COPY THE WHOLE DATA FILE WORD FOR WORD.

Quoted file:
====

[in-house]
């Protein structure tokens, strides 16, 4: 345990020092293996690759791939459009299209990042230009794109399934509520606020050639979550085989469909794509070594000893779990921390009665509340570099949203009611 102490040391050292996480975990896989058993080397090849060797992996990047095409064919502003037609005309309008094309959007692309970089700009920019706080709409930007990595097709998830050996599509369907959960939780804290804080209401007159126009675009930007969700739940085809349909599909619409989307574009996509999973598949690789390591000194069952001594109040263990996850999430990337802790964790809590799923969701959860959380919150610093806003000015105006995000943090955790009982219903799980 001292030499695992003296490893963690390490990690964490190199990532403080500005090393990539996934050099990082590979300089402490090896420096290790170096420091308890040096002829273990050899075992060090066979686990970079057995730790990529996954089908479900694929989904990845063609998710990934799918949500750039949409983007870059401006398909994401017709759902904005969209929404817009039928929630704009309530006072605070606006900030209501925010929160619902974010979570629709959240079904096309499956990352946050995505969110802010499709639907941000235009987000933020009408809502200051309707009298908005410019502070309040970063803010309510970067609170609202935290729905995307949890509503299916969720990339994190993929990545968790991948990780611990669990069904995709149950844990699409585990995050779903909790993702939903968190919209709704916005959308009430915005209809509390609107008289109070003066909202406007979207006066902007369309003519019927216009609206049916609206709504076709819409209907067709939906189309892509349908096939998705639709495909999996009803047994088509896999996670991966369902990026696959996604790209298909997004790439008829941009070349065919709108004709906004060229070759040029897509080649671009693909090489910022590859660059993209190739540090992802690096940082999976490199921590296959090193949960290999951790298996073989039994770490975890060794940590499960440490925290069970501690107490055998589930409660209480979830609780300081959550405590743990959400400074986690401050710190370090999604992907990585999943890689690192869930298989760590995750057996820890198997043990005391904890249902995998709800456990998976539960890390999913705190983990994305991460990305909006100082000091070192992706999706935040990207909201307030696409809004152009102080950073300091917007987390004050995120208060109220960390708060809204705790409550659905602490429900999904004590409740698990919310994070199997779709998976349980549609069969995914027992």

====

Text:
[in-house]
């Protein structure tokens, strides 16, 4: 345990020092293996690759791939459009299209990042230009794109399934509520606020050639979550085989469909794509070594000893779990921390009665509340570099949203009611 102490040391050292996480975990896989058993080397090849060797992996990047095409064919502003037609005309309008094309959007692309970089700009920019706080709409930007990595097709998830050996599509369907959960939780804290804080209401007159126009675009930007969700739940085809349909599909619409989307574009996509999973598949690789390591000194069952001594109040263990996850999430990337802790964790809590799923969701959860959380919150610093806003000015105006995000943090955790009982219903799980 001292030499695992003296490893963690390490990690964490190199990532403080500005090393990539996934050099990082590979300089402490090896420096290790170096420091308890040096002829273990050899075992060090066979686990970079057995730790990529996954089908479900694929989904990845063609998710990934799918949500750039949409983007870059401006398909994401017709759902904005969209929404817009039928929630704009309530006072605070606006900030209501925010929160619902974010979570629709959240079904096309499956990352946050995505969110802010499709639907941000235009987000933020009408809502200051309707009298908005410019502070309040970063803010309510970067609170609202935290729905995307949890509503299916969720990339994190993929990545968790991948990780611990669990069904995709149950844990699409585990995050779903909790993702939903968190919209709704916005959308009430915005209809509390609107008289109070003066909202406007979207006066902007369309003519019927216009609206049916609206709504076709819409209907067709939906189309892509349908096939998705639709495909999996009803047994088509896999996670991966369902990026696959996604790209298909997004790439008829941009070349065919709108004709906004060229070759040029897509080649671009693909090489910022590859660059993209190739540090992802690096940082999976490199921590296959090193949960290999951790298996073989039994770490975890060794940590499960440490925290069970501690107490055998589930409660209480979830609780300081959550405590743990959400400074986690401050710190370090999604992907990585999943890689690192869930298989760590995750057996820890198997043990005391904890249902995998709800456990998976539960890390999913705190983990994305991460990305909006100082000091070192992706999706935040990207909201307030696409809004152009102080950073300091917007987390004050995120208060109220960390708060809204705790409550659905602490429900999904004590409740698990919310994070199997779709998976349980549609069969995914027992």